Dutch court rules that employees have the right to keep webcams turned off during work hours, Papa John’s receives a lawsuit for data collection on its website, and as many as one million Facebook users may have their account information stolen.
That’s all the tech news that’s trending right now, welcome to Hashtag Trending. It’s Tuesday, October 11, and I’m your host, Tom Li.
A Dutch court has ruled that demanding employees to turn on their webcams is a human rights violation. When a telemarketer refused to turn on his webcam for the entire workday, the company, Chetu, fired him for insubordination. But, as TechCrunch reported, labour laws work a bit differently in the Netherlands than it does in Florida, where the company was based. The employee sued the company for unfair dismissal, and the court ultimately ruled in his favour, ordering the company to pay $50,000 in back pay and unused vacation days. Chetu did not appear in court.
Pizza chain Papa John’s is being sued by a customer for the way it collects data from visitors on its website. The customer accused the company of employing session replay software that records a user’s activity on the site. In addition to collecting orders, the website would also track nuanced behaviours like mouse movements, clicks, and search terms. Session replay software is most commonly used to improve service, but the data must be safely stored to protect user privacy. The lawsuit, filed in a federal district court in California, wants either $10,000 or $100 per violation, whichever is greater.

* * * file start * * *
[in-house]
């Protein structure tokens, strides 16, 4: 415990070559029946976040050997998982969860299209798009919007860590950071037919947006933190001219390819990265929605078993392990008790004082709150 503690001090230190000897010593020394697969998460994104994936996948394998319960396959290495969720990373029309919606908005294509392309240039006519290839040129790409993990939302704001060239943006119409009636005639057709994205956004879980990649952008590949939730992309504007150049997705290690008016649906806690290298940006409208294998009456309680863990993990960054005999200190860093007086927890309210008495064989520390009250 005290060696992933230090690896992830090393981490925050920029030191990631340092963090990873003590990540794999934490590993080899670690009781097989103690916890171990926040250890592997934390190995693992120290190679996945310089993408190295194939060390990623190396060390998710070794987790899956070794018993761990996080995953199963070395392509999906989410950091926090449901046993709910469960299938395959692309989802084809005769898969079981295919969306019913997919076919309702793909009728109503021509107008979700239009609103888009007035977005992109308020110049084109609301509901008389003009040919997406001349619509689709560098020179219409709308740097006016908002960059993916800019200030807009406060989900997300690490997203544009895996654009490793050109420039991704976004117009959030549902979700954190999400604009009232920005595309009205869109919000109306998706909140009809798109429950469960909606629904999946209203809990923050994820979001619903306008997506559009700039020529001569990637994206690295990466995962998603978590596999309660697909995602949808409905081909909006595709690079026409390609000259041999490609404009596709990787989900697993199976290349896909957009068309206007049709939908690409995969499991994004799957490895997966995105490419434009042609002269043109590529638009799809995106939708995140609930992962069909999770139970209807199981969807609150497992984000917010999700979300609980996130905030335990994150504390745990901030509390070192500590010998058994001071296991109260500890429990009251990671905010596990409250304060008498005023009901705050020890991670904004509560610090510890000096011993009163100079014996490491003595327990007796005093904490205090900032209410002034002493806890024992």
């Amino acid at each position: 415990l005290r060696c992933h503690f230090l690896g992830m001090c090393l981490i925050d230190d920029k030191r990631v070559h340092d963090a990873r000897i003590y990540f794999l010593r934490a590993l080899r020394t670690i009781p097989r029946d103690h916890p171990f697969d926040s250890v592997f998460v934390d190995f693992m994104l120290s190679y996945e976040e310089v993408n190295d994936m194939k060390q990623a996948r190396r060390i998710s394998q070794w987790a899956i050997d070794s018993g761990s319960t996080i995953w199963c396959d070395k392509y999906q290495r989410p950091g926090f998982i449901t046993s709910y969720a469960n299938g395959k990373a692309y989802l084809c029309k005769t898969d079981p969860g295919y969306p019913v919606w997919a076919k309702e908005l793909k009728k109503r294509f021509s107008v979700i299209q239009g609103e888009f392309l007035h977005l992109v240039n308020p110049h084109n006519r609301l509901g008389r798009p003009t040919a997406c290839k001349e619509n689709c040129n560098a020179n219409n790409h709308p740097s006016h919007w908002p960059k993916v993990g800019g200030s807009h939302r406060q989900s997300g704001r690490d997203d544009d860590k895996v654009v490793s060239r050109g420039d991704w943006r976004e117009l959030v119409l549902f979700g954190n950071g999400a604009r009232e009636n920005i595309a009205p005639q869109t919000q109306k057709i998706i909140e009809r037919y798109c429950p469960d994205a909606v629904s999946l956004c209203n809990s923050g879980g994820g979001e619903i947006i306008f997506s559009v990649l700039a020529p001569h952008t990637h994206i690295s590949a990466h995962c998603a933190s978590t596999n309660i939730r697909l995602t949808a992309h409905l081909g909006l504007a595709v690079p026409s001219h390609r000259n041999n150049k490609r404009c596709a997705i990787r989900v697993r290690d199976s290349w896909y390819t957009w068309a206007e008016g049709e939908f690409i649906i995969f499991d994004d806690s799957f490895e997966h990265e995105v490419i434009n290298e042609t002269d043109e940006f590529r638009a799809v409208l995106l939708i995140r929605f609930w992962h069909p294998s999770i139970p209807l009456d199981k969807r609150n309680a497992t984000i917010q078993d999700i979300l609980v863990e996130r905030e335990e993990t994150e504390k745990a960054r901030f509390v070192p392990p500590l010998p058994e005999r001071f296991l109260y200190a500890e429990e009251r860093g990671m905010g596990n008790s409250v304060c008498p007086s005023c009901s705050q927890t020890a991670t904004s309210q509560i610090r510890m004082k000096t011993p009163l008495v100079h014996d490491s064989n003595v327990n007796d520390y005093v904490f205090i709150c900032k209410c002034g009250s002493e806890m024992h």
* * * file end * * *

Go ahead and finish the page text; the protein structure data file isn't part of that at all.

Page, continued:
Source: The Register
Meta is warning that as many as one million users may have had their account information stolen. Meta didn’t leak the data, but was instead stolen by malicious Android and Apple apps. According to CBS News, Meta researchers found more than 400 such apps. The company says it’s reaching out to those who may be at risk. In parallel, Google has removed these apps from the Play Store.
Source: CBS News
The iPhone 14’s advanced crash detection feature is causing an unintended problem: calling emergency services when taken on roller coaster rides. Designed to dial 911 automatically when it detects a crash by triangulating readings from several sensors, the feature can’t discern between an actual crash or a thrilling ride. The Wall Street Journal reported that first responders have been sent to amusement parks in error on several occasions. For example, the Kings Island amusement park received six emergency calls triggered by park rides. The Verge noted that users can leave their devices behind when going on a ride, leave them in airplane mode, or just disable the crash detection feature altogether.
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Source by www.itworldcanada.com